The Washington Capitals white-knuckled their way through the first 60 minutes of Thursday night’s game against the New Jersey Devils, holding on for dear life as a faster opponent dictated the pace for long stretches at Capital One Arena. The Capitals had survived — exhaling as several pucks clang off the post, killing two power plays, even scoring first on their own lucky bounce — but after they couldn’t earn a victory in overtime, they settled for one point as the Devils celebrated a 3-2 shootout win.
Timo Meier scored the winning goal in the skills competition for New Jersey, which entered the night with the best road record in the league and widened the gap in the standings between themselves and the Capitals to 21 points. Just three nights after Washington Coach Peter Laviolette had criticized his team’s competitive intensity level in a road loss to the Los Angeles Kings, the Capitals amped up the urgency Thursday and received another brilliant performance from goaltender Darcy Kuemper, who finished with 38 saves and did everything in his power to keep his team in the driver’s seat for a victory.
But while they salvaged a point, the result was much the same as it has been for the past month — a ninth loss in 12 games, sending Washington’s playoff hopes into code red.
“We definitely needed two [points]. We had chances to score and weren’t able to capitalize. They certainly had their chances as well,” said Laviolette, whose team was outshot 30-11 in the last 40 minutes. “I thought the compete level was better, for sure.”
The Capitals have 10 games remaining against playoff teams — including a handful against opponents that are also chasing the final wild-card berth in the Eastern Conference.
Thursday night’s contest featured two teams that have traveled in opposite directions the past few weeks. The Capitals, with the oldest roster in the league and their playoff hopes dwindling, held a sell-off at the trade deadline for the first time in 16 years. The Devils, with an abundance of young talent and optimistic they can make noise in the Stanley Cup playoffs, added Meier in a blockbuster trade — and he caused problems from the onset against the Capitals, drawing an early penalty against Alex Ovechkin on a breakaway chance.
But Washington countered New Jersey’s speed late in the first period with physicality and several quality offensive possessions. Capitals defenseman Trevor van Riemsdyk found himself with the puck some 42 feet from the Devils’ net in the first period when he threw caution to the wind. After the month he’s had — from sweating out the trade deadline to helping teach a trio of newcomers on the blue line — he had nothing to lose when he slung the puck into a mass of skaters in front of the crease. When the shot ricocheted off a defender’s leg and angled into the net, some of the Capitals turned and laughed. It looked as if they couldn’t believe it either.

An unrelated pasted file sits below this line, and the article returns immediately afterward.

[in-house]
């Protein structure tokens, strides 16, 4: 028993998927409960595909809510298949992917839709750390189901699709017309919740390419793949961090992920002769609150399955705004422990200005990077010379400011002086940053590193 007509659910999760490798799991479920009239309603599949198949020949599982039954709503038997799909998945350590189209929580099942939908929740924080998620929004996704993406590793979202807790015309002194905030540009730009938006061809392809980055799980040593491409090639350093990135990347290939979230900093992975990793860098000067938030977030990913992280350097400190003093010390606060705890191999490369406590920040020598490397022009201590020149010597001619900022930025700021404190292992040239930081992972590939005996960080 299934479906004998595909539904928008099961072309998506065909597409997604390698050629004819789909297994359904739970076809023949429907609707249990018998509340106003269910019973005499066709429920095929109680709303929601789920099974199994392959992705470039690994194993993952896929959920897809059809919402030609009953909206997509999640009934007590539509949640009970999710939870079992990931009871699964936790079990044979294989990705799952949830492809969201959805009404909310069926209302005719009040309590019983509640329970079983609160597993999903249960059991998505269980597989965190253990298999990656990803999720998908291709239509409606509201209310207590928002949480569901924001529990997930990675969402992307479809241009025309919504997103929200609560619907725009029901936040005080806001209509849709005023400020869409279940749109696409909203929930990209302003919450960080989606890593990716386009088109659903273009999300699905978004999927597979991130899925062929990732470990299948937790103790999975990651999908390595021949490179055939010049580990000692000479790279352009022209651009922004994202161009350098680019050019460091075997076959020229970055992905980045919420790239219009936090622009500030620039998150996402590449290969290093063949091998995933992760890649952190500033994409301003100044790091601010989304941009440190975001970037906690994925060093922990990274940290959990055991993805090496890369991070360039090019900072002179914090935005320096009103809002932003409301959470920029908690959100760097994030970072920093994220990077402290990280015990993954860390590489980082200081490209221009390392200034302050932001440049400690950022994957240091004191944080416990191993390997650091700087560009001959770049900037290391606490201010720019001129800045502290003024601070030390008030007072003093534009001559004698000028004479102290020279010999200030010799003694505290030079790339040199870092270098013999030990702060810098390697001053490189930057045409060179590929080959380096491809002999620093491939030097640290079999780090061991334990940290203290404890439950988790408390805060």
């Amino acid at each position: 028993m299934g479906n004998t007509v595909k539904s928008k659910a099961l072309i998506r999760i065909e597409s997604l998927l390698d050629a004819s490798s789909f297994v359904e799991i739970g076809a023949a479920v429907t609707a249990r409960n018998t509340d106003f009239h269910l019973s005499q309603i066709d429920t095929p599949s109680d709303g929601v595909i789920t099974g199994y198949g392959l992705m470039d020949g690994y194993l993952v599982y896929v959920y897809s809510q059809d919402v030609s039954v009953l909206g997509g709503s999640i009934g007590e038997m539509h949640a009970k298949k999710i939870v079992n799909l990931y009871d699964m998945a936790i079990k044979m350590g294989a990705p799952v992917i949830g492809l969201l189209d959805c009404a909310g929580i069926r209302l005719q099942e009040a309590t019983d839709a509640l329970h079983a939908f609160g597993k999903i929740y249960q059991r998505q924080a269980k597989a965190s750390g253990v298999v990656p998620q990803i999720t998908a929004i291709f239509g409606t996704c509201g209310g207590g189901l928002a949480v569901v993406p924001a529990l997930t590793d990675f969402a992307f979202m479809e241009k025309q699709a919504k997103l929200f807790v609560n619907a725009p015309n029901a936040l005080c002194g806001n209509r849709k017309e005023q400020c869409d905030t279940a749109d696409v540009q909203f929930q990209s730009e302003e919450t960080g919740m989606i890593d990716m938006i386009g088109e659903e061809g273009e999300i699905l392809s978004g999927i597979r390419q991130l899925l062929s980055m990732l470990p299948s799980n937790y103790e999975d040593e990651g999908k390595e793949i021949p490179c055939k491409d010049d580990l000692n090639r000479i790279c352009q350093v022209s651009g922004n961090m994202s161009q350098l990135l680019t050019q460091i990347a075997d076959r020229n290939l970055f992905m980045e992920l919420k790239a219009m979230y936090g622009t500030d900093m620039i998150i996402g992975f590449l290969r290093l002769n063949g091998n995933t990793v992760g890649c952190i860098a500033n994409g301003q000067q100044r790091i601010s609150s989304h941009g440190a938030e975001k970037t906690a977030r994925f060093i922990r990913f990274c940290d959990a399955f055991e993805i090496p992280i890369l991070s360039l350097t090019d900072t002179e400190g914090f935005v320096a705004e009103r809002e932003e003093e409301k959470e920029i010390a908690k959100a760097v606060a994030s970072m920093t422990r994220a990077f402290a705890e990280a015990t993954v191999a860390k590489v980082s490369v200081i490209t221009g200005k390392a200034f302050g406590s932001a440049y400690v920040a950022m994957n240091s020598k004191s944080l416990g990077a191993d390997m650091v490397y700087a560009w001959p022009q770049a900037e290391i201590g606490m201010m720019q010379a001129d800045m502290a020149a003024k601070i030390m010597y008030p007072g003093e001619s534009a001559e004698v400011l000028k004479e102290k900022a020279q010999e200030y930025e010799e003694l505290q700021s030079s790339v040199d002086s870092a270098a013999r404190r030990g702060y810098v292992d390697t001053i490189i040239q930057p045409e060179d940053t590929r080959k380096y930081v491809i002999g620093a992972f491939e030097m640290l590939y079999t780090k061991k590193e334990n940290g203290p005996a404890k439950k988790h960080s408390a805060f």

“I thought we had moments where we were very good,” van Riemsdyk said.
It was exactly the kind of play the Capitals had game-planned for — a greasy, scrappy scoring opportunity born out of pure gumption. Yet Washington, playing without injured defensemen Nick Jensen and Martin Fehervary for a third straight game, could not fully contain New Jersey’s speed, playmaking or luck.
The Devils tied the game on their third power play — Erik Haula scored after his shot deflected off the leg of defenseman Alexander Alexeyev, then ricocheted off the mask of Kuemper and into the net. Just 37 seconds later, Dawson Mercer gave the Devils a 2-1 lead, scoring off a rebound at 7:32 of the second period. Washington created another hard-working chance later in the second period when Dylan Strome rushed the net and scored off an assist from T.J. Oshie to tie the game at 9:50.
But while Kuemper made a series of acrobatic saves to keep the game tied — “Darcy was our best player,” Laviolette said — the Capitals again struggled to generate offense late. As the Capitals scrapped for the go-ahead goal, New Jersey continued its barrage against Kuemper. The Devils held a 39-18 shot advantage by the end of regulation.
Van Riemsdyk had a breakaway opportunity early in overtime, but his backhand was knocked away by the right pad of New Jersey goaltender Akira Schmid. The Capitals had more chances, and they earned a man-advantage in the final 45 seconds after a penalty by Meier.
But Washington couldn’t convert, and it missed four attempts in the shootout round — including a final wrister from Ovechkin that went wide — before Meier ended the stalemate by beating Kuemper’s glove.
“To see it through to overtime … obviously we want to get that second point and that’s disappointing,” van Riemsdyk said. “We had chances — just weren’t able to get it over the line.”
Here’s what else to know about the Capitals’ loss:
Jensen, Fehervary remain out
Both Jensen (upper body) and Fehervary (lower body) missed their third consecutive game. Both players were upgraded to full-contact uniforms in practice this week; Fehervary was listed as a game-time decision while Jensen was ruled out earlier in the day.
Their absences left the door open for Vincent Iorio and Gabriel Carlsson to make their home debuts with the Capitals a week after being called up from the team’s American Hockey League affiliate in Hershey, Pa.
With some of the lineup still mired in scoring slumps, Strome and Oshie continued to flourish on the third line alongside Sonny Milano. Strome’s goal in the second period to tie the game extended his point streak to three games — he has two goals and three assists in that span — and it came off a feed from Oshie, who has recorded 12 points in his past 11 games (six goals, six assists). Milano has tallied an assist in four straight games.